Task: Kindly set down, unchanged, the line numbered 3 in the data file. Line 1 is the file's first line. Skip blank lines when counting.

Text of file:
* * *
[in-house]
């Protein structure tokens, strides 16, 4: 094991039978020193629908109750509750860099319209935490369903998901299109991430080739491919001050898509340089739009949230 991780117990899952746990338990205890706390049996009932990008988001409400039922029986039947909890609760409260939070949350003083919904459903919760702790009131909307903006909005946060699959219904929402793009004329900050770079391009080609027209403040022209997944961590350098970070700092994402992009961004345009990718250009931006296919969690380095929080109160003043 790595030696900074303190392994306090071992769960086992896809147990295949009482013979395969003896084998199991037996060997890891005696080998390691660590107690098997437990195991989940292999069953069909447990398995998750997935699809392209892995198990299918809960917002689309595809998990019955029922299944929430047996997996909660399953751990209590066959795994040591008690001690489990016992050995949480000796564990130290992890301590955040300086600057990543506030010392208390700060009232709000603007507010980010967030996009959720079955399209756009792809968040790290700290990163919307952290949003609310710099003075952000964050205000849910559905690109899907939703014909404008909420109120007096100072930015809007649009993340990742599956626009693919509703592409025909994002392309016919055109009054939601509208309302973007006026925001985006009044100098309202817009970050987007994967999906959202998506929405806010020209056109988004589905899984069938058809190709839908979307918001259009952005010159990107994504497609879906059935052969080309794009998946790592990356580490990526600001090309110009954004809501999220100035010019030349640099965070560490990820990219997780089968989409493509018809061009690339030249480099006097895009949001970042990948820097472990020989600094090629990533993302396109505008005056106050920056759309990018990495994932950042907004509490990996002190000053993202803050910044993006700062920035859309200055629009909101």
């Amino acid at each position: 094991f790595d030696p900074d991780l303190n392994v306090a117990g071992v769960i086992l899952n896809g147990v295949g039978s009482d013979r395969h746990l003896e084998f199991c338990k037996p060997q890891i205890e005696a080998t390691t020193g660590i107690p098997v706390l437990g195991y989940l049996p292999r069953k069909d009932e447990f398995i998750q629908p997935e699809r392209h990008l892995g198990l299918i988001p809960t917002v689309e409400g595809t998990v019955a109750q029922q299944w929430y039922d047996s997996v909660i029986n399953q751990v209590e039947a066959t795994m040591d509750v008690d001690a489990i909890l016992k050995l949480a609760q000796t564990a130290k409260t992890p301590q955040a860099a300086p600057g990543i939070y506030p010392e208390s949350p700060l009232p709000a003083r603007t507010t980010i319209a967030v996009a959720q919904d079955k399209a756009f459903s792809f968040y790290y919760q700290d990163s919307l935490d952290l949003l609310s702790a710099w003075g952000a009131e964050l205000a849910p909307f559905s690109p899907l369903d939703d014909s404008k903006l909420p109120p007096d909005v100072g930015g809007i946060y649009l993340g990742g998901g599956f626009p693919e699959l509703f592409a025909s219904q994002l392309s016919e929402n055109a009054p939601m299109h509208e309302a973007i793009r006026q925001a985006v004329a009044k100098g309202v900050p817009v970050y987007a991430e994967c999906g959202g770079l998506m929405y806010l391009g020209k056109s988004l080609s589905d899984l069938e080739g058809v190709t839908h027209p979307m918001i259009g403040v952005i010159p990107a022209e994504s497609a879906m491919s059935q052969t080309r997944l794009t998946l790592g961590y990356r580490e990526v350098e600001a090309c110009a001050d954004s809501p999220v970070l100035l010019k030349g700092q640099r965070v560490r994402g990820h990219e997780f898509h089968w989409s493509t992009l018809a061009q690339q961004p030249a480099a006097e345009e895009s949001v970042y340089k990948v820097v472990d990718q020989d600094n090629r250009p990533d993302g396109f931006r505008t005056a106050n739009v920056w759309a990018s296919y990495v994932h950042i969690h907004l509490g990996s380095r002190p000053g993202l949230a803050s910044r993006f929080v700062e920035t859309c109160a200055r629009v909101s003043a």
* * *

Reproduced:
């Amino acid at each position: 094991f790595d030696p900074d991780l303190n392994v306090a117990g071992v769960i086992l899952n896809g147990v295949g039978s009482d013979r395969h746990l003896e084998f199991c338990k037996p060997q890891i205890e005696a080998t390691t020193g660590i107690p098997v706390l437990g195991y989940l049996p292999r069953k069909d009932e447990f398995i998750q629908p997935e699809r392209h990008l892995g198990l299918i988001p809960t917002v689309e409400g595809t998990v019955a109750q029922q299944w929430y039922d047996s997996v909660i029986n399953q751990v209590e039947a066959t795994m040591d509750v008690d001690a489990i909890l016992k050995l949480a609760q000796t564990a130290k409260t992890p301590q955040a860099a300086p600057g990543i939070y506030p010392e208390s949350p700060l009232p709000a003083r603007t507010t980010i319209a967030v996009a959720q919904d079955k399209a756009f459903s792809f968040y790290y919760q700290d990163s919307l935490d952290l949003l609310s702790a710099w003075g952000a009131e964050l205000a849910p909307f559905s690109p899907l369903d939703d014909s404008k903006l909420p109120p007096d909005v100072g930015g809007i946060y649009l993340g990742g998901g599956f626009p693919e699959l509703f592409a025909s219904q994002l392309s016919e929402n055109a009054p939601m299109h509208e309302a973007i793009r006026q925001a985006v004329a009044k100098g309202v900050p817009v970050y987007a991430e994967c999906g959202g770079l998506m929405y806010l391009g020209k056109s988004l080609s589905d899984l069938e080739g058809v190709t839908h027209p979307m918001i259009g403040v952005i010159p990107a022209e994504s497609a879906m491919s059935q052969t080309r997944l794009t998946l790592g961590y990356r580490e990526v350098e600001a090309c110009a001050d954004s809501p999220v970070l100035l010019k030349g700092q640099r965070v560490r994402g990820h990219e997780f898509h089968w989409s493509t992009l018809a061009q690339q961004p030249a480099a006097e345009e895009s949001v970042y340089k990948v820097v472990d990718q020989d600094n090629r250009p990533d993302g396109f931006r505008t005056a106050n739009v920056w759309a990018s296919y990495v994932h950042i969690h907004l509490g990996s380095r002190p000053g993202l949230a803050s910044r993006f929080v700062e920035t859309c109160a200055r629009v909101s003043a």